Note: Where available, the PDF/Word icon below is provided to view the complete and fully formatted document
 Download Current HansardDownload Current Hansard    View Or Save XMLView/Save XML

Previous Fragment    Next Fragment
Tuesday, 14 October 2003
Page: 21331


Mr COX (4:47 PM) —I would first like to correct the member for Parramatta. These amendments to the Taxation Laws Amendment Bill (No. 7) 2003 were not amendments moved by the Democrats and supported by Labor; they were amendments that were moved by Labor and supported by the Democrats. They have a little history to them in relation to whether the government was satisfied with their drafting. Originally, I had intended that we move some amendments in this place which would remove the opportunity for the government to list deductible gift recipients by regulation. I had asked the clerks of the House of Representatives to draft the amendments, but had given them very little time to do so. It proved to be a complicated area and they were not sure that they had removed all the elements that were necessary. I said that, as long as they had removed enough to cripple the government's measure, I would be happy. We then moved those amendments in the House.

When Senator Sherry attempted to move these amendments in the other place, Senator Coonan said that her officers had looked at them and that they would do more than cripple the measure; they would cripple the whole notion of deductible gift recipients being named. So I took the amendments to the Senate clerks, who had more time at their disposal, and they redrafted them. Senator Sherry then circulated the redrafted amendments, but Senator Coonan took them away and redrafted them herself, which I assumed was an indication that she did intend to accept them. I understand that she had a meeting with the Treasurer yesterday and that he instructed her not to accept the amendments, which are perfectly reasonable and would leave in the hands of the parliament the capacity to list deductible gift recipients by name.

The Labor Party want to stop the listing of deductible gift recipients by regulation. This will ensure that the government cannot make a regulation which imposes unreasonable conditions on a deductible gift recipient, such as that they not enter into public debate about government policy. We could not stop an unreasonable condition by disallowance without also stopping the organisation getting deductible gift recipient status. The reason that the Democrats do not want this to be done by regulation—they want it to continue to be done by legislation—is that they believe the legislation offers them the opportunity to move amendments themselves, giving an organisation deductible gift recipient status.

I refer to an ancient piece of history called the `bowerbird amendment'. When the now member for Fraser was the Assistant Treasurer he opposed an amendment put up by the Democrats in the other place to give deductible gift recipient status to the RSPCA. In his frustration with the Democrats, he eventually had to agree to the Democrats' amendment, which resulted in the RSPCA receiving deductible gift recipient status. The Democrats learnt from this that, by doing these things in the house, the parliament has some control but that, by letting them be done by regulation, there is obviously no mechanism by which a private member or a non-govern-ment party in the parliament can initiate a listing. You will find that the Democrats and the Labor Party will insist on these amendments. I do not think this will be the last occasion on which this matter is debated.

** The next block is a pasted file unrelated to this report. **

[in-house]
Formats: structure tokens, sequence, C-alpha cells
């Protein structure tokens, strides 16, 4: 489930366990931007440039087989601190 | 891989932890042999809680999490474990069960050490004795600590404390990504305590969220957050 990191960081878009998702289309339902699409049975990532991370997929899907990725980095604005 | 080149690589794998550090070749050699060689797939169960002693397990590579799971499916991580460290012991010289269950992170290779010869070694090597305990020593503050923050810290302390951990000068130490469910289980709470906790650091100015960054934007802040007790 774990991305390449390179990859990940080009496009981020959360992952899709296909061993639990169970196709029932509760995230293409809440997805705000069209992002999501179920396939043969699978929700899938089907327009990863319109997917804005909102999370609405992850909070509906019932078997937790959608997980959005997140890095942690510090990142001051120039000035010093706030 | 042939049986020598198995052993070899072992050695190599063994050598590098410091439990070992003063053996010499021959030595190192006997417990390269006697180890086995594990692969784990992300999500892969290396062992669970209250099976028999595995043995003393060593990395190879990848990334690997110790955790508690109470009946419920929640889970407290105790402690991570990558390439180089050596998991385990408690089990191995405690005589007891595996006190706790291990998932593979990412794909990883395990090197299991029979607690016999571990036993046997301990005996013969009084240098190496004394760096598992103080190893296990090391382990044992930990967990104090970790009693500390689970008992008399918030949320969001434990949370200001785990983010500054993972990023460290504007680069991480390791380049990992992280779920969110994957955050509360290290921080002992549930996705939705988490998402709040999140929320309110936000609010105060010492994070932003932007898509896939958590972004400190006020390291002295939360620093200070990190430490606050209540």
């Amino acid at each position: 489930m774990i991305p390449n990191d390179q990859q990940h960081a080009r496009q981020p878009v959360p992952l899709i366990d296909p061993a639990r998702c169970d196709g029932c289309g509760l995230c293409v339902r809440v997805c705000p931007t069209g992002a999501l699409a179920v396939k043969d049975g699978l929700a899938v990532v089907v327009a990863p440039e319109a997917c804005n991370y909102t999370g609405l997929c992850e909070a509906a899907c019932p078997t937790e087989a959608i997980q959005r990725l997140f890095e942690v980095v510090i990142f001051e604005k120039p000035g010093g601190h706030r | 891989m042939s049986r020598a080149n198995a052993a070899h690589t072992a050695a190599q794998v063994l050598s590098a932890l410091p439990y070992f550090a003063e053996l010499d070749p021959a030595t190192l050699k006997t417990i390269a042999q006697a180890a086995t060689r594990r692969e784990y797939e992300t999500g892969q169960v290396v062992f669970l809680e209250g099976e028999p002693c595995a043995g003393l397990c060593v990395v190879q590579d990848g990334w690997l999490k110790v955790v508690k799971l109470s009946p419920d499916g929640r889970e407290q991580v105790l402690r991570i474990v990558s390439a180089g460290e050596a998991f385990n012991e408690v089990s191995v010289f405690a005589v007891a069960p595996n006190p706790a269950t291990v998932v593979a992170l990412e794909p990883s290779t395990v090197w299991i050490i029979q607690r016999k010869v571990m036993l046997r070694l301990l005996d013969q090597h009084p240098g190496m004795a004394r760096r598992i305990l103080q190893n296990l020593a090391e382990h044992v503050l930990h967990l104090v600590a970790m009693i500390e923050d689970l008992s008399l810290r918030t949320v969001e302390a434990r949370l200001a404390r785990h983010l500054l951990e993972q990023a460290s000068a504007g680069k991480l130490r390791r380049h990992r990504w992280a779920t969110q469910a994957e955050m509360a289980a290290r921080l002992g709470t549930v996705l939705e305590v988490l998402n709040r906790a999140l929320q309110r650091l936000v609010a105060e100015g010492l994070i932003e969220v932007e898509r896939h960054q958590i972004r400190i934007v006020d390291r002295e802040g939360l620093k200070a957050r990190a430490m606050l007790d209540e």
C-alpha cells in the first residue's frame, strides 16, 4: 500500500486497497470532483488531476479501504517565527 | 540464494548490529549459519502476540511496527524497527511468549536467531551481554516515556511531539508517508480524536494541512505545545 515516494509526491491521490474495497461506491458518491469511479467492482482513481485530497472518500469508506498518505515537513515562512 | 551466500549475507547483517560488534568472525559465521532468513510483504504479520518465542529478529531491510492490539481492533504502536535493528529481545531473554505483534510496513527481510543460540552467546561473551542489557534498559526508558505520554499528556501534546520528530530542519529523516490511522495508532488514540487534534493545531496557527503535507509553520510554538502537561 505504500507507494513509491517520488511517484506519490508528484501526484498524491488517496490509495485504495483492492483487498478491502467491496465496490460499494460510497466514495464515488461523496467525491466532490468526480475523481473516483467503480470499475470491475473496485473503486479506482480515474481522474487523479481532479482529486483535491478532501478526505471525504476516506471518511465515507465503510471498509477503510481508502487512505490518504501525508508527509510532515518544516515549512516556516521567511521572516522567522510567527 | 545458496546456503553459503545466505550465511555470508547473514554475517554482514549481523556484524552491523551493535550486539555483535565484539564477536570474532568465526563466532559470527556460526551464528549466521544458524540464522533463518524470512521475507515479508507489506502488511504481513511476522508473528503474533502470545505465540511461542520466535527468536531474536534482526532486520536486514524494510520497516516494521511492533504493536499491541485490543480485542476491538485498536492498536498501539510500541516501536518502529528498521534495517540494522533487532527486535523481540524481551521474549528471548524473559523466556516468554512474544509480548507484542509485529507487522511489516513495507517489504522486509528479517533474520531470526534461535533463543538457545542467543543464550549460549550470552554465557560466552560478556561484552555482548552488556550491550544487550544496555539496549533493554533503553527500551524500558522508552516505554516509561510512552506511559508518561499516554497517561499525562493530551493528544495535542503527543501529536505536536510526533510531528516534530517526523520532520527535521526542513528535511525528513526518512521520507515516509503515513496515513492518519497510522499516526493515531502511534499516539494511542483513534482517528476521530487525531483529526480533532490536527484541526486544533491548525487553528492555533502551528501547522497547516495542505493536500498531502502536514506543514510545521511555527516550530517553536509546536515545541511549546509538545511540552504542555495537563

The other thing that is interesting is why the Treasurer is so sensitive about this issue. The Treasurer has a draft bill on charities. (Extension of time granted) This draft bill is a matter of some controversy with charitable organisations because they believe that, if the bill is enacted, it will be used by the government to silence them from criticising the government on matters of policy. They believe that they will effectively be silenced about needs in the community that require addressing.

The person who is most eloquently and most forthrightly putting that case is the Treasurer's brother, the Reverend Tim Costello. Reverend Costello had an op ed piece published in the Financial Review expressing his concern about the draft legislation that relates to charities. This piece of legislation here today relates to deductible gift recipients that are presently named in legislation, some of which would be charities, some of which may not be charities but for which the same issues apply. What the government cannot do by legislation at the moment, the government will attempt to do by regulation.

The Treasurer responded to his brother's op ed piece with an op ed piece the following day saying that all he was attempting to do was to simplify the situation and codify the definition of charities. The definition of charities goes back to the statute of Elizabeth; there are 400 years of common law. If people do not think there is already clarity about what charities can and cannot do to maintain their tax exempt status, all they need do is look at the tax commissioner's ruling on this matter and they will find that there is plenty of case law and plenty of clarity. If the Treasurer is not up to something by seeking to legislate and clarify on this matter, then it is very difficult to understand what he does think he will achieve. I simply say to the House: if the Treasurer's brother does not trust him on this matter, then why should anyone else?